Datatilsynet (Norway) - 20/01896
|Datatilsynet - DT-20/01896
|Article 5(2) GDPR
Article 6(1)(f) GDPR
Article 24 GDPR
Article 32 GDPR
|National Case Number/Name:
|European Case Law Identifier:
|Datatilsynet (in NO)
|Rie Aleksandra Walle
The Norwegian DPA (Datatilsynet) fined Gveik AS NOK 75,000 (€7,200) for subjecting the complainant to a credit rating without a legal basis under Article 6(1)(f) GDPR and for not adhering to the accountability principle as per Article 5(2). The DPA also requires that the company implement internal controls of their credit rating process as per Article 24.
English Summary[edit | edit source]
Facts[edit | edit source]
A representative acting on behalf of Gveik AS conducted a credit rating on the complainant's sole proprietorship, despite the latter having no customer relationship or any other affiliation with either the representative or the company. The representative claimed that the credit rating was conducted by mistake and that they had tried to cancel it, unsuccessfully. The DPA noted that the credit rating seems to have been conducted due to "nosiness".
Gveik AS didn't have written routines for credit ratings, because these are only conducted for new customers and customers that "request many new services".
Dispute[edit | edit source]
Did Gveik AS have legal grounds for processing the personal data of the complainant for a credit scoring, as per Article 6(1)(f)? And did they have sufficient internal controls for the use of credit scoring in their business?
Holding[edit | edit source]
No, Gveik AS did not have legal grounds for processing the personal data of the complainant for credit scorings, as per Article 6(1)(f). For this offense, the company was fined NOK 75,000.
They also didn't have sufficient internal controls for the use of credit scoring in their business, as per Article 24. For this offense, the company is required to establish corresponding internal controls and submit a written confirmation and actual documentation of the internal controls, to the DPA.
The DPA also noted that Gveik AS likely didn't have sufficient technical and organizational security measures, but didn't find strong enough evidence to add further penalties for this.
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English Machine Translation of the Decision[edit | edit source]
The decision below is a machine translation of the Norwegian original. Please refer to the Norwegian original for more details.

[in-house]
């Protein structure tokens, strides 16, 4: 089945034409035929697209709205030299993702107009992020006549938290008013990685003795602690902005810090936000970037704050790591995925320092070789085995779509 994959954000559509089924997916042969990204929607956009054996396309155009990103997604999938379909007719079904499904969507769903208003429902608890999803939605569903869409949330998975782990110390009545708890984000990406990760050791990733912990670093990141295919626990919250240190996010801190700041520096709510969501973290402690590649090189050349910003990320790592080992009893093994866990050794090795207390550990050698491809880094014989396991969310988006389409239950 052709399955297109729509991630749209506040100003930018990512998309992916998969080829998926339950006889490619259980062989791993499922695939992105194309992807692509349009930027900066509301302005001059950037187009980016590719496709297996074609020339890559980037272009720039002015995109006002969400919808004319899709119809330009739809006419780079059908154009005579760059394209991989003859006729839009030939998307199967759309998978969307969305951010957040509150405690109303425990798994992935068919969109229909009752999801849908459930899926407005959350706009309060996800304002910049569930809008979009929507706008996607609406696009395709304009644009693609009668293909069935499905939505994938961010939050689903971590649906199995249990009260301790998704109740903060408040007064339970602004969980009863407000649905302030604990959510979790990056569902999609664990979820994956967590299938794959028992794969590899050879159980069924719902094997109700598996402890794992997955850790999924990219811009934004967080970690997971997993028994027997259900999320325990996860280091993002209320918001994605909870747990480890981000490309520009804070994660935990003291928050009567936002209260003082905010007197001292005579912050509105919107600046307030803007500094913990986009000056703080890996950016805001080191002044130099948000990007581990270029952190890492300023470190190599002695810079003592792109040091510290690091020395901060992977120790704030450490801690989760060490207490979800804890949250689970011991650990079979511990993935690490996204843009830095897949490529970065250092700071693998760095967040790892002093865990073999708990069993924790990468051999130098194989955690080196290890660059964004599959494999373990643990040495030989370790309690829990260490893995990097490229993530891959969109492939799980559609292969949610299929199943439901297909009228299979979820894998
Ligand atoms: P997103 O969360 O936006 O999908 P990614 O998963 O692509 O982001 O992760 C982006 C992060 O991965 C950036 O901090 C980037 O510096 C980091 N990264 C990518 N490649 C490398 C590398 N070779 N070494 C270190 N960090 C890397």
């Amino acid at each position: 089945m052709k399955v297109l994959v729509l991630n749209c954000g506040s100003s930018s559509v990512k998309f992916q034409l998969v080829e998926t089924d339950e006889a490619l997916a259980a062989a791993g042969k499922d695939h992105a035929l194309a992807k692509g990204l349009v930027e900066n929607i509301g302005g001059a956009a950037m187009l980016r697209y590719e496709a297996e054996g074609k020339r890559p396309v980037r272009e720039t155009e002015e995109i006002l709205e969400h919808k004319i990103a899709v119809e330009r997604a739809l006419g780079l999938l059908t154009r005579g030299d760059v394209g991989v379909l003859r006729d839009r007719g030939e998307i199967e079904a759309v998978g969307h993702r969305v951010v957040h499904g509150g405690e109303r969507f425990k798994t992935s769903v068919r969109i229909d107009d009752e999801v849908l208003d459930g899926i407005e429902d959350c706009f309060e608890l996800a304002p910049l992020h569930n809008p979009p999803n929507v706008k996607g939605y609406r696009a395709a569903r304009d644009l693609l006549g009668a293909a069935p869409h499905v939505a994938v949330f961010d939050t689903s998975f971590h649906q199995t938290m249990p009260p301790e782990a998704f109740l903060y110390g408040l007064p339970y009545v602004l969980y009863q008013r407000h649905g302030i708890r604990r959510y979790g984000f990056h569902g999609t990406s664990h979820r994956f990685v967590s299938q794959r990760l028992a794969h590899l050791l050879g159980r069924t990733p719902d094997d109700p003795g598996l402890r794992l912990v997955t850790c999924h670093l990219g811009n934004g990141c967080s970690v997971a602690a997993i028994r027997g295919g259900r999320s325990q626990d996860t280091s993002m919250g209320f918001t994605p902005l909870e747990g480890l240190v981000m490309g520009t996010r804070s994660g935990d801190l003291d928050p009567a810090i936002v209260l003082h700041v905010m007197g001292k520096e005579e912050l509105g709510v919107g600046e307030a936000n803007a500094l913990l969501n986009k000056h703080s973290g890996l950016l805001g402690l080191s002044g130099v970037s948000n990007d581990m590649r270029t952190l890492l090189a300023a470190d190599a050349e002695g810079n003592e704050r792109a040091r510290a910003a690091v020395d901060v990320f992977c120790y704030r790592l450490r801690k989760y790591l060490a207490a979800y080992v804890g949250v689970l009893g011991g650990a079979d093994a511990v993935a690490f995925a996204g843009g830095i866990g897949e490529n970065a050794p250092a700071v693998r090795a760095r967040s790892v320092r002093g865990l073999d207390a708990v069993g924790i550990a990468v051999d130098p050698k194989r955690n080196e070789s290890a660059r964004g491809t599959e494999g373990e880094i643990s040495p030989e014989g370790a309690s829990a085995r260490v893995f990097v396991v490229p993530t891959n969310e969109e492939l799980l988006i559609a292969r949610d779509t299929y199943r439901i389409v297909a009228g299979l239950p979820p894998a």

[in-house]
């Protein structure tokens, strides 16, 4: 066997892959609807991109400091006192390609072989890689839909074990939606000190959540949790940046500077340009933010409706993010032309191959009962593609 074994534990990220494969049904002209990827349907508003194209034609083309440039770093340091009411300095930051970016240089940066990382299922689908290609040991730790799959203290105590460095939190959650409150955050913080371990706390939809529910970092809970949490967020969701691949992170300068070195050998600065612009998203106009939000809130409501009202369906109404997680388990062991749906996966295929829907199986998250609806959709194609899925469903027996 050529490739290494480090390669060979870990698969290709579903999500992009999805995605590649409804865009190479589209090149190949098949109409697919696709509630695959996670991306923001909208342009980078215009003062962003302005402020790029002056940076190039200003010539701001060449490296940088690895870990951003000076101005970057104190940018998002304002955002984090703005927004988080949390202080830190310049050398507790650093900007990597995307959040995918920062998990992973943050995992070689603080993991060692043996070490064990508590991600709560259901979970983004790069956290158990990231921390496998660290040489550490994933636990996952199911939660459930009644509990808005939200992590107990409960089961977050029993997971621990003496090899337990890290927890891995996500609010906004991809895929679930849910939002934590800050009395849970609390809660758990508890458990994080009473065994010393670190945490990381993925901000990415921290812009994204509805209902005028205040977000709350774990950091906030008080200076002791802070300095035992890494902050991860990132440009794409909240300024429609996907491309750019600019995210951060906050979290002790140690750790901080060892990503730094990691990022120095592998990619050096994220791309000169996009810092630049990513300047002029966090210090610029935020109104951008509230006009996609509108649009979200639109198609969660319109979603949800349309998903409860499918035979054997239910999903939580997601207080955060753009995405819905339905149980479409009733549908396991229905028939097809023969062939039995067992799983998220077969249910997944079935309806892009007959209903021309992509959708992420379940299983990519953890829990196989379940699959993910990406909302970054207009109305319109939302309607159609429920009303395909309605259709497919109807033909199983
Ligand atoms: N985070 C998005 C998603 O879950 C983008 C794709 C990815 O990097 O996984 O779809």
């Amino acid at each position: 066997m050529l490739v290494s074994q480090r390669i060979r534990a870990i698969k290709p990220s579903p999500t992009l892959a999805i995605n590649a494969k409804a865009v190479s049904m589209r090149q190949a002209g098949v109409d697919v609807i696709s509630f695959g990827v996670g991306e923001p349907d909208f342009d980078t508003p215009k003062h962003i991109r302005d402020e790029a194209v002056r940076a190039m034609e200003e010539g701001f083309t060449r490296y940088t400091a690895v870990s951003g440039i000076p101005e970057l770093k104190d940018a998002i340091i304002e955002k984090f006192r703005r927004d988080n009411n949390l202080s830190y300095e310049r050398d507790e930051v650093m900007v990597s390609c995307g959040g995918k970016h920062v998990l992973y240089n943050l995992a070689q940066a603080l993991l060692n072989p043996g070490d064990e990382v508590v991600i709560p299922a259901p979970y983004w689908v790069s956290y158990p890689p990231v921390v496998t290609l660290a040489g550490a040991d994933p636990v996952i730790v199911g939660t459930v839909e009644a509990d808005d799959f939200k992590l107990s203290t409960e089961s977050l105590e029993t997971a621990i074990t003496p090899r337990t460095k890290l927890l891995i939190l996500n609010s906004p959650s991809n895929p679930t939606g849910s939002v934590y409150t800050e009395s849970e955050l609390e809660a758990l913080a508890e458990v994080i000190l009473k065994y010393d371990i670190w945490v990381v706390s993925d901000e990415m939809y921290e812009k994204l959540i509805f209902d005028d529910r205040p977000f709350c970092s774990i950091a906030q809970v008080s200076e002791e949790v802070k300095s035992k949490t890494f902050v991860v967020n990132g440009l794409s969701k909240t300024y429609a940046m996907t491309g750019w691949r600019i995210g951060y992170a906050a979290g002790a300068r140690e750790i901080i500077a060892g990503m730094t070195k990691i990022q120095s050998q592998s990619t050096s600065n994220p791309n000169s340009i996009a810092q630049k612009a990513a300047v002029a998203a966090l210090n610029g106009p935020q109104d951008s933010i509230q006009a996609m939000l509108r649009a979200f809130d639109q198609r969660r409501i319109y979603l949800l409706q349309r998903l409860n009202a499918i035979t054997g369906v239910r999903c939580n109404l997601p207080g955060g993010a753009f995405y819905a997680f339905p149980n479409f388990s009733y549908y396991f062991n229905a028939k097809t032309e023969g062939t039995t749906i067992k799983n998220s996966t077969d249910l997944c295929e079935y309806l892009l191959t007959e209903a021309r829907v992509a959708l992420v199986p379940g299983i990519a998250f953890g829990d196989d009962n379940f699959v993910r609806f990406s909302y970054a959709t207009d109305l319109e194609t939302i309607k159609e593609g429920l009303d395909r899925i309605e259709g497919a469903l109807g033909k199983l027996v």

Decision on order and infringement fee - Credit assessment without legal basis 1 Introduction We refer to our notice of decision on order and infringement fee of 26 June 2020. We requested any comments from you by 7 August 2020. We cannot see that you have submitted comments on the notification, and we therefore still find reason to make a decision. 2. Decision on order and infringement fine The Data Inspectorate makes the following decisions: Pursuant to Article 58 no. 2 letter of the Privacy Ordinance, Gveik AS, org. No. 917 337 772, to pay an infringement fee to the Treasury of NOK 75,000 - seventy-five thousand - for obtaining a credit assessment without a legal basis under Article 6 of the Privacy Ordinance, and non-compliance with the principle of liability in Article 5 (2) of the Privacy Ordinance. 2. Pursuant to Article 58 no. 2 letter d of the Privacy Ordinance, Gveik AS is ordered to establish internal control and routines for credit assessments (cf. Article 24 of the Privacy Ordinance), as this was lacking at the time of the control. The fulfillment deadline for decisions on infringement fines is four weeks from the decision is final, cf. the Personal Data Act § 27. This means four weeks after the appeal deadline has expired. The deadline for completing the orders is 11 January 2021. By this deadline, you must send us a written confirmation that the order has been completed. This is an individual decision that can be appealed in accordance with the rules of the Public Administration Act, cf. the Public Administration Act § 28. The deadline for appealing is three weeks after this letter has been received. The Privacy Board is the appeal body, but any appeal must be sent to the Data Inspectorate. A complaint will not normally have a suspensive effect. As part of the case, you have the right to familiarize yourself with the case documents in accordance with the Public Administration Act §§ 18-19. 3. The actual background of the case The Data Inspectorate received a complaint dated 29 March 2019 that Gveik AS had performed and credit assessment of [edited] (hereinafter "complaints") without any objective need. The complaint was sent from [edited]. Complainants did not have a contractual or customer relationship with Gveik AS that could provide a legal basis for the credit assessment. [edited] Gveik AS writes in its statement dated 29 September 2019 on the credit assessment was carried out by a representative of Gveik AS by mistake. The representative was [edited] and did not represent Gveik AS in this case. The credit assessment was performed in connection with [edited]. Gveik AS 'representative looked up complaints on the internet, and discovered that she had a sole proprietorship. The representative next sought complaints in Gveik AS 'system, and found complaints with the sole proprietorship. The representative was in the process of making a credit assessment, but was informed that complaints would be informed if [edited] proceeded, as this was a sole proprietorship. The representative pressed "cancel" on the mobile, and closed the page. In retrospect, it has turned out that the credit assessment was nevertheless carried out. Gveik AS writes that this is unfortunate, and that it can be easy to press incorrectly on the mobile phone, as the key options "cancel" and "continue" are placed close together. Gveik AS has no written routines for credit assessment, and since credit assessment can be carried out for new customers and customers who want more services. The routines for credit assessment are clearly stated on the page where credit assessments are carried out, and are regulated in the contract with the credit information business. [edited] 4. Legal background 4.1. Legal basis for obtaining a credit rating Obtaining credit information about individuals and sole proprietorships ("the registered persons") constitutes a processing of personal data, cf. the Privacy Ordinance Article 4 no. 2 and the Personal Data Act § 1. Article 6 (1) of the Privacy Regulation requires that all processing of personal data has a legal basis. When an undertaking is to obtain credit information about the data subject without the consent or credit assessment is strictly necessary for the implementation of an agreement with the data subject, Article 6 (1) (f) is the most appropriate basis for processing. Article 6, paragraph 1, letter f requires that the collection of credit information is "necessary" in order to safeguard a "legitimate interest" which, after a balance of interests, outweighs the interests of the individual's privacy. The legitimate interest must be legal, clearly defined in advance, real and objectively justified in the business. Which interests meet this depends on an assessment where, among other things, what benefits the company achieves with the treatment, how important the interest is for the company, or whether the treatment has a public interest or safeguards non-profit interests that benefit more are relevant factors. Furthermore, the treatment in question must be "necessary" for purposes related to the legitimate interest. This means that the company must consider whether it can achieve its purpose in a way that better safeguards privacy. One must therefore choose the treatment that is least invasive. Thereafter, the business must make a balance of interests to determine whether the individual's privacy outweighs the business' legitimate interest. The type of information that is relevant to process, for example whether obtaining the relevant information may be perceived as offensive, and what expectations the individual has for the processing of the personal data, are relevant factors in the balancing of interests. The now repealed Personal Data Regulations § 4-31 contained an additional condition that credit information could only be obtained unless the company had a "factual need" for the credit information. The regulations § 4-3¹ are continued in accordance with the regulations on transitional rules on the processing of personal data § 4.² However, the Privacy Ordinance does not provide national room for maneuver for special regulation of the collection of credit information. We therefore believe that the requirement for "factual need" does not constitute an additional condition to Article 6, paragraph 1, letter f. letter f. We therefore believe that previous administrative practice regarding the requirement of objective need is still relevant when assessing Article 6 no. 1 letter f. 4.2. Internal control Pursuant to Article 24 of the Privacy Regulation, companies must be able to demonstrate that they process personal data in accordance with the law. If it is in a reasonable relation to the processing activities, the company must implement appropriate guidelines for the protection of personal data. Credit rating is an intrusive treatment against privacy. Therefore, the company must in principle be able to document internal routines or processes, so-called internal control, which meet the requirement for a processing basis for credit assessment. The routines must describe when and how credit information is to be obtained, deletion routines and how access is to be provided. Furthermore, the company must have routines for handling deviations. 5. The Data Inspectorate's assessment 5.1. Duty to internal control and justification for orders According to the report, one of the reasons why Gveik AS lacks written routines is that credit assessments were only made by new customers and by customers who suddenly had many services. However, Gveik AS is obliged to assess whether there is a legal basis for a credit assessment, regardless of whether it concerns a company, a sole proprietorship, or an individual. When assessing the credit of individuals and sole proprietorships, there must be a legal basis in accordance with Article 6 of the Privacy Ordinance. The company is responsible for ensuring that the processing has a legal basis, cf. of companies, it is important to be aware that credit assessments of sole proprietorships will constitute a processing of personal data. According to the report, Gveik AS uses a representative who is given access to perform credit assessments, despite the fact that Gveik AS has not been registered with any employees after the Data Inspectorate's investigations. As Gveik AS has stated the case, the representative does not appear to have been aware of the regulations. This suggests that Gveik AS must establish written routines for credit assessments. As Gveik AS uses a representative who is given access to perform credit assessments on behalf of the company, it is important that the individual representative is familiar with the rules for credit assessment. In the Data Inspectorate's assessment, the establishment of routines could therefore have a preventive effect against unlawful credit assessments being carried out later. Taking further into account that credit assessment is an intrusive measure against privacy, we believe Gveik AS must establish internal control and routines for credit assessments in accordance with the Privacy Ordinance Article 24. The Norwegian Data Protection Authority has the competence to order the data controller to ensure that processing activities take place in accordance with the Privacy Ordinance, cf. the Privacy Ordinance Article 58 no. 2 letter d. This is the background for the order to prepare routines for credit assessment. Gveik AS must prepare routines that ensure that credit assessments only take place when the requirements in the Privacy Ordinance are met. 5.2. Legal basis for obtaining the credit rating Based on the information in the case, the Data Inspectorate assumes that there was no contractual relationship between the complainant and Gveik AS, and that the complainant did not consent to the credit assessment. The relevant legal basis is the Privacy Ordinance, Article 6 (1) (f). According to the provision, obtaining credit information may be lawful if it is "necessary" for purposes related to "legitimate interests", and the interest outweighs the complainant's privacy considerations. The credit assessment was carried out on the basis of [edited] The credit assessment is therefore characterized by curiosity, which will not constitute a "justified" interest. We also understand Gveik AS so that the credit assessment should not have been carried out. Furthermore, Gveik AS, through their representative, has obtained credit information about an individual without any kind of customer relationship, contact or other connection to their business. The legitimate interest must be objectively justified in the business, and in our case the collection took place for a purpose completely outside the business' operations. Complainants had no expectation that the company would process her credit information, and it was not foreseeable for complainants at the time of collection that Gveik AS would process her credit information. In our opinion, there was no "justified interest" in the credit assessment. It is therefore not necessary for the Data Inspectorate to assess whether the credit assessments were "necessary" for the purpose and whether the company's legitimate interest exceeded the considerations for the complainant's privacy. The conclusion is that Gveik AS lacked a basis for processing the credit assessment pursuant to Article 6. 5.3. General information on infringement fines The Data Inspectorate has the competence to impose infringement fines in accordance with the Privacy Ordinance, Article 58, paragraph 2, letter i. In accordance with the Supreme Court's case law (cf. Rt. 2012 page 1556), we assume that infringement fines are to be regarded as penalties in accordance with Article 6 of the European Convention on Human Rights. The case and the question of imposing an infringement fee have been assessed on the basis of this evidentiary requirement. In this context, we refer to Chapter IX of the Public Administration Act on administrative sanctions. An administrative sanction means a negative reaction that can be imposed by an administrative body, which is directed at a violation of law, regulation or individual decision, and which is regarded as a punishment under the European Convention on Human Rights (ECHR). For companies, the debt assessment is unique. Section 46, first paragraph, of the Public Administration Act states: When it is stipulated in law that an administrative sanction may be imposed on an enterprise, the sanction may be imposed even if no individual has shown guilt. Prop. 62 L (2015-2016) page 199 states about § 46: The wording that ‘no individual has shown guilt’ is taken from the section on corporate punishment in the Penal Code § 27 first paragraph and shall be understood in the same way. The responsibility is therefore basically objective. 5.4. Our assessment of whether an infringement fee should be imposed In this case, it has been documented that Gveik AS carried out a credit assessment of complaints, and we believe that there is a clear overriding probability that this collection lacked a legal basis. In assessing whether to impose an infringement fine, we shall take into account the elements set out in Article 83 (2). weight. Here we will assess the relevant aspects on an ongoing basis. a) the nature, severity and duration of the infringement, taking into account the nature, scope or purpose of the treatment concerned and the number of data subjects affected, and the extent of the damage they have suffered; The principle of legality in Article 5 (1) of the Privacy Regulation and the requirement for a basis for processing in Article 6 is one of the basic requirements for the processing of personal data. Credit information is a type of personal information that is particularly worthy of protection. This also applies to information about sole proprietorships as the owner is directly identified with the company and is directly linked to the owner's personal finances. A credit rating is the result of a compilation of personal information from many different sources, and shows a number that indicates the probability that a person will pay a claim. A credit rating will also show details about individuals' personal finances, including any payment remarks, voluntary mortgages and debt ratio. This is private information that private individuals have an expectation that is not obtained by companies unless it is objectively justified in their relationship with them. The violations are therefore serious, and indicate that an infringement fee is imposed. Furthermore, the Data Inspectorate is of the opinion that the company's action had an intrusive effect on complaints, considering that the infringement occurred on the basis of [edited] without connection to Gveik AS. In the mitigating direction, the fact that an illegal credit rating will not be a breach over a longer period pulls. On the other hand, the damage has already occurred and it cannot be reversed after the personal data has been obtained illegally. Gveik AS 'representative is said to have tried to interrupt the credit assessment, and closed the page before [edited] before becoming acquainted with the content of the credit assessment. The Data Inspectorate has no grounds for doubting this information. It therefore pulls in a somewhat mitigating direction that Gveik AS should not have become more familiar with the content of the credit assessment. b) whether the infringement was committed intentionally or negligently Gveik AS writes that the credit assessment was carried out by accident, as Gveik AS 'representative tried to cancel the operation. This points in the direction that Gveik AS did not carry out the wrongful credit assessment intentionally. However, a credit assessment was carried out in a negligent manner. As the representative had to use Gveik AS 'access, we believe the representative must have known that obtaining a credit rating should be linked to the company's needs, and not his own curiosity. In our opinion, this is something Gveik AS could have averted by having routines for credit assessment, by communicating the routines to any representatives who should have access, and by having access control to ensure that only those with objective needs have access to the system. c) any measures taken by the data controller or data processor to limit the damage suffered by the data subjects; Gveik AS has not stated that measures have been taken to limit the damage suffered by the registered person. (d) the degree of responsibility of the controller or processor, taking into account the technical and organizational measures they have implemented in accordance with Articles 25 and 32; The Data Inspectorate emphasizes that Gveik AS lacks technical and organizational measures to ensure and demonstrate that collection of credit assessments is carried out in accordance with the Privacy Ordinance. See Article 24 on the responsibilities of the controller. Gveik AS has also written that the person who performed the credit assessment was a representative, despite the fact that the company does not have registered employees. It can therefore be questioned whether Gveik AS has sufficient access control in its systems, cf. Article 32. The case is not sufficiently informed for us to emphasize any lack of access control. However, we draw Gveik AS 'attention to the fact that Article 32 sets out an obligation to have sufficient personal data security in its solutions, in accordance with a risk assessment. This includes a requirement for confidentiality, so that the company must ensure that only those with objective and service needs have access to personal information. e) any previous violations committed by the data controller or data processor The Norwegian Data Protection Authority is not aware of any previous violations. (f) the degree of cooperation with the supervisory authority in order to remedy the infringement and reduce the possible negative effects of it; Gveik AS apologizes for the incident, and has helped to inform the case. We believe it is mitigating that Gveik AS has apologized for the incident and acknowledged that it was incorrect, as this facilitates the Data Inspectorate's case processing. Beyond this, we will not emphasize cooperation considerations. According to guidelines from the Article 29 Working Party, adopted by the Privacy Council ("EDPB"), it is not appropriate to place mitigating emphasis on co-operation which is in any case required by the Privacy Ordinance.³ g) the categories of personal data affected by the infringement Special categories of personal data (sensitive personal data) are not affected by the violation in our case. However, information on salary, debt and creditworthiness is information that has a special need for protection due to its private nature. This argues for the imposition of infringement fines. (h) the manner in which the supervisory authority became aware of the infringement, in particular whether and, if so, to what extent the data controller or data processor has notified the infringement; The Norwegian Data Protection Authority does not find this aspect relevant. (i) if the measures referred to in Article 58 (2) have previously been taken against the data controller or data controller concerned in respect of the same subject matter, that such measures are complied with; The Norwegian Data Protection Authority is not aware that measures have previously been taken against the company with regard to the same subject matter. (j) compliance with approved standards of conduct in accordance with Article 40 or approved certification mechanisms in accordance with Article 42; The Norwegian Data Protection Authority does not find this aspect relevant. k) and any other aggravating or mitigating factor in the case, e.g. financial benefits obtained, or losses avoided, directly or indirectly, as a result of the infringement The Data Inspectorate cannot see that Gveik AS has obtained any benefits as a result of the violation. Based on the assessment above, the Data Inspectorate concludes that an infringement fee should be imposed. The next question is the size of the fee. 5.5. The amount of the infringement fee In determining the fee, the points in section 5.4 above shall be given weight, cf. Article 83 (2). The violations occurred after the Privacy Ordinance came into force on 20 July 2018. According to the previous regulations, the fine level was NOK 75,000 for cases concerning credit information. See for example PVN-2015-14 Viken Finance, PVN-2016-07 Synchronous Media, PVN-2016-09 Codex lawyer, PVN-2017-01 Hereid Hus and PVN-2017-02 Bertram Bil. The Privacy Ordinance stipulates a higher ceiling for the calculation of infringement fines than that which applied under the Personal Data Act of 2000. It follows from Article 83 (1) of the Privacy Ordinance that the infringement fee shall be determined concretely so that in each individual case it is effective, is in a reasonable proportion to the infringement and has a deterrent effect. The main purpose of the infringement fee is contraception, ie that the risk of being charged a fee shall have a deterrent effect and contribute to increased compliance with the regulations.⁴ By Bergseng Skullerud et al., 2019, the commentary to the Privacy Ordinance, page 347, it appears: Contraceptive considerations dictate that the fee for an offense must be set so high that it is actually perceived as an evil by the offender. This means that the offender's financial ability should be important in the assessment, so that the fee becomes higher the stronger the offender's carrying capacity. […] When assessing the financial sustainability of an enterprise, it may be relevant to look at the enterprise's total global annual turnover in the preceding financial year, cf. art. 83 Nos. 4 and 5. And further: The consideration of ensuring an individual assessment in each individual case indicates that the supervisory authorities should avoid establishing standardized fee rates. This applies even if national law allows for standardized rates, cf. the Public Administration Act § 43. The fee must therefore be measured specifically in each case, and act as a deterrent for the individual business. Article 83 (5) of the Privacy Regulation sets a higher maximum amount for a fee when the case concerns violations of the basic principles for the processing of personal data in accordance with Articles 5 and 6 of the Privacy Regulation. In our case, Gveik AS lacked a basis for processing credit information on complaints (the principle of legality). Otherwise, the factors we have pointed out in section 5.4 above argue for a fee of a certain size. In an aggravating direction, we place special emphasis on the fact that the credit assessment is characterized by curiosity, and that the company lacked technical and organizational measures for compliance with the privacy regulations (the principle of liability). Lack of guidelines for who and when credit assessments can be carried out has facilitated the misuse of the company's assets. In a mitigating direction, we emphasize that the company has acknowledged that the credit assessment should not have been carried out, and that the credit assessment should have been interrupted. We also emphasize the company's finances. According to publicly available documents, Gveik AS is registered with a turnover of NOK 49,000 in 2017, and an annual profit of NOK -46,000. The business is registered with equity of NOK 80,000 and a very good solvency. Since we sent the notice, Gveik AS 'accounts for 2019 have become publicly available. According to the accounts from 2019, operating revenues were NOK 0, and the annual result NOK -30,000. Low turnover and a negative annual result constitute mitigating circumstances. At the same time, the seagull fee is set so high that it is effective and achieves a sufficient deterrent effect. After an overall assessment of the elements in the case that we have reviewed above and the seriousness of the violation, we have come to the conclusion that a violation fee of NOK 75,000 is considered correct. 6. Publicity, transparency and duty of confidentiality We will inform you that all the documents are in principle public, cf. the Public Access to Information Act § 3. If you believe there is a basis for exempting all or parts of the document from public access, we ask you to justify this. The Norwegian Data Protection Authority has a duty of confidentiality regarding who has complained to us, and about the complainant's personal circumstances. The duty of confidentiality follows, among other things, from the Personal Data Act § 24 and the Public Administration Act § 13. As a party to the case, you may nevertheless be made aware of such information by the Data Inspectorate, cf. the Public Administration Act § 13 b first paragraph no. , cf. the Public Administration Act § 18. We point out that you have a duty of confidentiality regarding information you receive from the Data Inspectorate about the complainant's identity, personal circumstances and other identifying information, and that you can only use this information to the extent necessary to safeguard your interests in this case, cf. Public Administration Act § 13 b second paragraph. We also point out that breaches of this duty of confidentiality can be punished according to the Penal Code § 209. With best regards